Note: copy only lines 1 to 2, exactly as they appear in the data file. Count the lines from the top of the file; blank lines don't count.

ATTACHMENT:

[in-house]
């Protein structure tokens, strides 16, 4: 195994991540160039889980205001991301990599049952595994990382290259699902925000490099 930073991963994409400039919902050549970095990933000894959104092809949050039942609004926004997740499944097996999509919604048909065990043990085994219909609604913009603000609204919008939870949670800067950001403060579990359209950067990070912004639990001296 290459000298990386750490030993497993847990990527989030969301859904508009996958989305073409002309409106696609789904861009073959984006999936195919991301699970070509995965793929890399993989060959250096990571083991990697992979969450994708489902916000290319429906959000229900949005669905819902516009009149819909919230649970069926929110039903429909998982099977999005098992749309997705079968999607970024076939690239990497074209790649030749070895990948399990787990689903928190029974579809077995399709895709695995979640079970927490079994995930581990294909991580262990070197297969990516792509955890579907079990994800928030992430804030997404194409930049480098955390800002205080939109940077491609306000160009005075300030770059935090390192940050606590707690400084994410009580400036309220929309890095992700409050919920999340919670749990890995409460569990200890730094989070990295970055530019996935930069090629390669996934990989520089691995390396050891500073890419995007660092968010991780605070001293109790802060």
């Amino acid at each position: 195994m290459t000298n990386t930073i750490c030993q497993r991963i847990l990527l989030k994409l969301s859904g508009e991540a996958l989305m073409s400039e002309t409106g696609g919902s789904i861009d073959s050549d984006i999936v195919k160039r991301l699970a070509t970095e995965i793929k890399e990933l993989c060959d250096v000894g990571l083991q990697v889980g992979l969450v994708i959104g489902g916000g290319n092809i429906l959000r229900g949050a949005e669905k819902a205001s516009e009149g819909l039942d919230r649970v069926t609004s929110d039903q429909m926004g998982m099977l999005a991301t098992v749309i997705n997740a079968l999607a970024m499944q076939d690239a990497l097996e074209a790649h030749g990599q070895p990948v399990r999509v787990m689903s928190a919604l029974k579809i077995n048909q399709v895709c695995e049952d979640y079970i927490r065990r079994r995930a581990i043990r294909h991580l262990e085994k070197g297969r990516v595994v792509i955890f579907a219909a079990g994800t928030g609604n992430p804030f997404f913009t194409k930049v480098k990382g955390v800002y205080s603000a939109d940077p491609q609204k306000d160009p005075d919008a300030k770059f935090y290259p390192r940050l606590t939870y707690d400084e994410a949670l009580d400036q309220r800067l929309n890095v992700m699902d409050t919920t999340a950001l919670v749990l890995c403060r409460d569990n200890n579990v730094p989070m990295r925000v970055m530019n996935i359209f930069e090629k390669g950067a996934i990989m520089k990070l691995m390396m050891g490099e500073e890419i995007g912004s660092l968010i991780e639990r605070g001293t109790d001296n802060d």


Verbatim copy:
[in-house]
């Protein structure tokens, strides 16, 4: 195994991540160039889980205001991301990599049952595994990382290259699902925000490099 930073991963994409400039919902050549970095990933000894959104092809949050039942609004926004997740499944097996999509919604048909065990043990085994219909609604913009603000609204919008939870949670800067950001403060579990359209950067990070912004639990001296 290459000298990386750490030993497993847990990527989030969301859904508009996958989305073409002309409106696609789904861009073959984006999936195919991301699970070509995965793929890399993989060959250096990571083991990697992979969450994708489902916000290319429906959000229900949005669905819902516009009149819909919230649970069926929110039903429909998982099977999005098992749309997705079968999607970024076939690239990497074209790649030749070895990948399990787990689903928190029974579809077995399709895709695995979640079970927490079994995930581990294909991580262990070197297969990516792509955890579907079990994800928030992430804030997404194409930049480098955390800002205080939109940077491609306000160009005075300030770059935090390192940050606590707690400084994410009580400036309220929309890095992700409050919920999340919670749990890995409460569990200890730094989070990295970055530019996935930069090629390669996934990989520089691995390396050891500073890419995007660092968010991780605070001293109790802060």